Anchoring the east end of the Golden Gate National Recreation Area, the three-acre landmark plaza enhances the city’s urban fabric and regional open space network. Opened in 1962, Ghirardelli Square was designated as a San Francisco city landmark in 1964.
Over the next five decades, the plaza underwent a series of design alterations that departed from the original vision of landscape architect Lawrence Halprin and architect William Wurster. These modifications cluttered the space and made it less accessible, creating circulation pinch points and obstructing views of San Francisco Bay.
The master plan identifies several projects to improve public access, strengthen transportation connections and increase year-round use of the plaza.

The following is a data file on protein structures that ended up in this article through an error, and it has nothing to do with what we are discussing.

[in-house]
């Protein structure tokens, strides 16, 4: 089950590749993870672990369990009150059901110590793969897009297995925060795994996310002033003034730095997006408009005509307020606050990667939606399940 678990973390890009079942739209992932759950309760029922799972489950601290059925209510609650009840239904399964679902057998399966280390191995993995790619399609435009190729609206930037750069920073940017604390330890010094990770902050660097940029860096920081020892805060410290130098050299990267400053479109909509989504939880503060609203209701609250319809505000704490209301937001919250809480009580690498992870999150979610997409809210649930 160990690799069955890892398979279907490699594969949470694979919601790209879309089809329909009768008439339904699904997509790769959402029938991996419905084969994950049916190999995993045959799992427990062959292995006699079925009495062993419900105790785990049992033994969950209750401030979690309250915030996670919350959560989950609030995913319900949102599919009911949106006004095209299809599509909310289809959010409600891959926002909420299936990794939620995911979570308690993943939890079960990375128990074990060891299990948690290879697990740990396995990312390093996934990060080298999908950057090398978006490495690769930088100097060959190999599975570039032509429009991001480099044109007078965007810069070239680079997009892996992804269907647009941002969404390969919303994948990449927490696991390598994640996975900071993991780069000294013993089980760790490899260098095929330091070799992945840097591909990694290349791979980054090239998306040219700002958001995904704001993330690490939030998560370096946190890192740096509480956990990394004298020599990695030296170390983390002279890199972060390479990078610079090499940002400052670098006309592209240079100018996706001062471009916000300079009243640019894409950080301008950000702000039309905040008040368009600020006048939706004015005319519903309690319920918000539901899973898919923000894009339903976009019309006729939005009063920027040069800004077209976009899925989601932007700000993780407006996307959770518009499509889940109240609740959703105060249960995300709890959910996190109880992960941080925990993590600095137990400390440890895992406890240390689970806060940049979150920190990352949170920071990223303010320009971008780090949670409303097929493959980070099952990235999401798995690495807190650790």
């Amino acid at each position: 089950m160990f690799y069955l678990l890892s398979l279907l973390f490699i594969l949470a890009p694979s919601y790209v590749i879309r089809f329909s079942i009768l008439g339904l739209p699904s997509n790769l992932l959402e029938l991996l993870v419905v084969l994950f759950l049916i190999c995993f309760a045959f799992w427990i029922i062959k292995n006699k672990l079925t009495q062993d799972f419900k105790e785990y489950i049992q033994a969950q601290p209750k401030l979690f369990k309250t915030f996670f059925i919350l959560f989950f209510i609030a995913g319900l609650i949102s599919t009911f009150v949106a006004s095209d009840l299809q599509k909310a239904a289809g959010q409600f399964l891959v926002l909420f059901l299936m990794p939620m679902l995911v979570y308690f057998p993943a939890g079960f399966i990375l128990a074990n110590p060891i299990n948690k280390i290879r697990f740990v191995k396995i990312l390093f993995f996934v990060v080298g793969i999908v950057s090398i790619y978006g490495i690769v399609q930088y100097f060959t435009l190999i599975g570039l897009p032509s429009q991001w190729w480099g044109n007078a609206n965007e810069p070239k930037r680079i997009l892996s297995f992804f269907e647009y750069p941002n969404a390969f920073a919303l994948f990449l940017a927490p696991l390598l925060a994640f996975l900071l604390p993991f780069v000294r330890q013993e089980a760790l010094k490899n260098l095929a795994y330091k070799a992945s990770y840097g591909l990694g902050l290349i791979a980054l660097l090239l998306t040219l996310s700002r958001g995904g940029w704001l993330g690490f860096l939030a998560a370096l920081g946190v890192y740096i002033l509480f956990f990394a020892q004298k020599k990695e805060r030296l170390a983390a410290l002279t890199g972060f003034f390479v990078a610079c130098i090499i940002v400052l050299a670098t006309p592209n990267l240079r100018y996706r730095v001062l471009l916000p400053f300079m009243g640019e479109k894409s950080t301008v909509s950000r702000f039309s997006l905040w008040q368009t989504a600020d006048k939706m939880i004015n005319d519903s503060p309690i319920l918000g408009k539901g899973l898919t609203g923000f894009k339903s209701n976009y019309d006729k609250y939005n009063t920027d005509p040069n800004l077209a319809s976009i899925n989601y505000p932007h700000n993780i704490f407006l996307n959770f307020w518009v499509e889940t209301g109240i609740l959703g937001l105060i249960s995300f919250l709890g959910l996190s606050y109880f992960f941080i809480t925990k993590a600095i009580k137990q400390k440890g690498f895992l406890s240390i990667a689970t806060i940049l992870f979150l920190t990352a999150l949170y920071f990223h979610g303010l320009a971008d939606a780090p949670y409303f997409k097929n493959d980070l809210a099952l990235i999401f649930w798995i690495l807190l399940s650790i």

Working closely with the City of San Francisco’s Historic Preservation Commission, HOK developed palettes for landscape materials, plantings and furnishings compatible with Halprin’s original vision for the plaza. The design solution meshes Halprin’s geometric planting layouts and layering techniques with regional and local plant species. These strategies greatly reduce irrigation demand, increase species biodiversity and reinforce Ghirardelli Square’s sustainable mission.
Central plazas, courtyards and open spaces activate Ghirardelli Square during the day and into the night. Beginning at the upper plaza, the design transforms a series of small, unusable terraces into a single event space that supports indoor and outdoor uses along the ground floor of the adjacent Mustard Building. Suspended paving systems beneath the terrace and plaza help conceal electrical, water and AV infrastructure connections during plaza events.
The team also developed design guidelines and oversaw the design of several individual projects within Ghirardelli Square.
3 acres / 1.2 hectares
American Society of Landscape Architecture Northern California Chapter – Merit
Award, Historic Preservation
21 April 2017
“Design for Ghirardelli Square Receives ASLA Award for Historic Preservation”